There are also some differences between the coefficients correlations regarding the exam scores obtained for the overall academic performance or for the educational psychology subject matter. Variables such as stimulating education, personally interested, and vocation interested are positively associated with the academic performance at educational psychology, revealing the fact that these variables are more relevant if they are analyzed in a specific context of learning rather than in a general context. Being one of the fundamental subject matter for the first year students, educational psychology sustain an orientation of studying out of interest in the course subjects but to develop oneself as a person.

Regarding the learning styles, meaning directed learning was positively associated with academic performance: r(147) = .19, p= .05. Reproduction directed learning showed no relation with exam performance: r(146) = .01, p= .96. Application directed learning was weakly correlated with exam performance: r(147) = .12, p= .05. Finally, undirected learning was negatively and consistently associated with academic performance: r(146) = -.21, p= .03.

Personal factors that could affect learning are also included in the analysis: specialization and age.

The independent t test showed no significant differences between the two categories of students (Psychology students and Education Sciences students) regarding the processing strategies and the self regulation strategies. Although, we found two significant differences: for the vocational orientation scale and for the ambivalent learning orientation. Thus, education sciences students have a higher level of vocation orientation t(149) = 1,98, p = .04. Psychology students have higher level of ambivalent learning orientation - t(148) = 2,42, p = .01. We can conclude that psychology students have a higher level of incertitude regarding their academic choice and their vocation.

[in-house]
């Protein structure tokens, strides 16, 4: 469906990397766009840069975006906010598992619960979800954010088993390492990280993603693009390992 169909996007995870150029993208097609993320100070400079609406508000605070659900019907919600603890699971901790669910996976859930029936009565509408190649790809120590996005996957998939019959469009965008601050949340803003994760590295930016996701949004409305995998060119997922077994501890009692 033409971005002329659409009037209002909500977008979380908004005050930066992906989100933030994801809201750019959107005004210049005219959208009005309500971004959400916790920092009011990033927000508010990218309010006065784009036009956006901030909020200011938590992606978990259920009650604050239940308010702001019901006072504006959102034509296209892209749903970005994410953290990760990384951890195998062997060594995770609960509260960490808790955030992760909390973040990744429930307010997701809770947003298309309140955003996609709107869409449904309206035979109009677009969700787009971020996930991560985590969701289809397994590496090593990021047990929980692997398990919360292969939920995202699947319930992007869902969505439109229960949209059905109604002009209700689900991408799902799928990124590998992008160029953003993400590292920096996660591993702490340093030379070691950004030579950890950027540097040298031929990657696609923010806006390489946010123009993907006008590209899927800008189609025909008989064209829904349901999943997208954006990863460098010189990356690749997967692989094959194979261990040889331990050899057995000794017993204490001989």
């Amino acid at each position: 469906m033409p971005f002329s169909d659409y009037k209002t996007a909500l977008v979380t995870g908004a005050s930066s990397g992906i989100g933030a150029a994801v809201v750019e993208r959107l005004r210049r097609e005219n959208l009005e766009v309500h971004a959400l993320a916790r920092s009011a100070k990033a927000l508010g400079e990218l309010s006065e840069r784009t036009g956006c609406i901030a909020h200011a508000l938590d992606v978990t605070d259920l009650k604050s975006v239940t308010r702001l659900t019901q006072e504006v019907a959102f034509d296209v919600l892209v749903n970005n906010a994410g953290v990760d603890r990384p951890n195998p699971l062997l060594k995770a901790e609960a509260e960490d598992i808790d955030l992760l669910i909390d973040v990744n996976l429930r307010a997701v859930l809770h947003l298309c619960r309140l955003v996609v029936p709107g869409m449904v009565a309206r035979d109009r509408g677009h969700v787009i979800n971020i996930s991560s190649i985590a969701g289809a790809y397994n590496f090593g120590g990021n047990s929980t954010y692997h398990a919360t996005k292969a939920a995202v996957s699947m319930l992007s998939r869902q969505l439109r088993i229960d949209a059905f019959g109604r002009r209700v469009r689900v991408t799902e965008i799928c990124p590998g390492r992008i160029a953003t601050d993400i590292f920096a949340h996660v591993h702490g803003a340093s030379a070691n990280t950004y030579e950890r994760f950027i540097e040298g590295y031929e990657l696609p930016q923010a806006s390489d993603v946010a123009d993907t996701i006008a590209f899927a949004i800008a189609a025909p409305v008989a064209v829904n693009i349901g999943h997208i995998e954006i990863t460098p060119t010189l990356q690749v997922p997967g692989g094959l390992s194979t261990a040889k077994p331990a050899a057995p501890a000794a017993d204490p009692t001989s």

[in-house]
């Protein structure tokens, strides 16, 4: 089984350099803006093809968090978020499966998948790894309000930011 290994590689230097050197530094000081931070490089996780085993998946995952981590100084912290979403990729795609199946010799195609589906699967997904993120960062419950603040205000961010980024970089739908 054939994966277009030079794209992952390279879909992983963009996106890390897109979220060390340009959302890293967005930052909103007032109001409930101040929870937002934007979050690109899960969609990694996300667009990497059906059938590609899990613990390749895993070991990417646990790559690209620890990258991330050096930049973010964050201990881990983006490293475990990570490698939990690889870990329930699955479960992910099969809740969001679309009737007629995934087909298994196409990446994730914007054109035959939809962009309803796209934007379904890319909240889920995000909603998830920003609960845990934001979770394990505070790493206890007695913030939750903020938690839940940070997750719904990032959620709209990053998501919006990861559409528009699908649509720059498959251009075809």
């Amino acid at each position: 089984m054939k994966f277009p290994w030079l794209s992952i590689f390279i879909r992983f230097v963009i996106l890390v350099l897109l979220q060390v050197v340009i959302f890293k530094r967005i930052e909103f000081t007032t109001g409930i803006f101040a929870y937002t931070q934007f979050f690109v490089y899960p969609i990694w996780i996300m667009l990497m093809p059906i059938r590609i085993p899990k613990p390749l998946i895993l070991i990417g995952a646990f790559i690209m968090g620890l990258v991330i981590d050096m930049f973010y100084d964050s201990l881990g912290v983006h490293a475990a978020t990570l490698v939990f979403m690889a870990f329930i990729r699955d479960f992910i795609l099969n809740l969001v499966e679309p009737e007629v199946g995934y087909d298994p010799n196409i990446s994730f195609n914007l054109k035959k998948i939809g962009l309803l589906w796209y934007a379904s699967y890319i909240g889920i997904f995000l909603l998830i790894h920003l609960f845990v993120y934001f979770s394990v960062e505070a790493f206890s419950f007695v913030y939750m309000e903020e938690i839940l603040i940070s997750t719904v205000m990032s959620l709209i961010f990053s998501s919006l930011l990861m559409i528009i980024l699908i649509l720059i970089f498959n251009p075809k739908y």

Given the high amplitude for the age of the participants in the study, (R = 29, min = 19, max = 48), with a mean age of 22, we formulate a second hypothesis regarding the association between age and self regulation of learning. We found interesting results showing that age is positively associated with the increase of self regulation strategies. The significant Pearson coefficients are given below: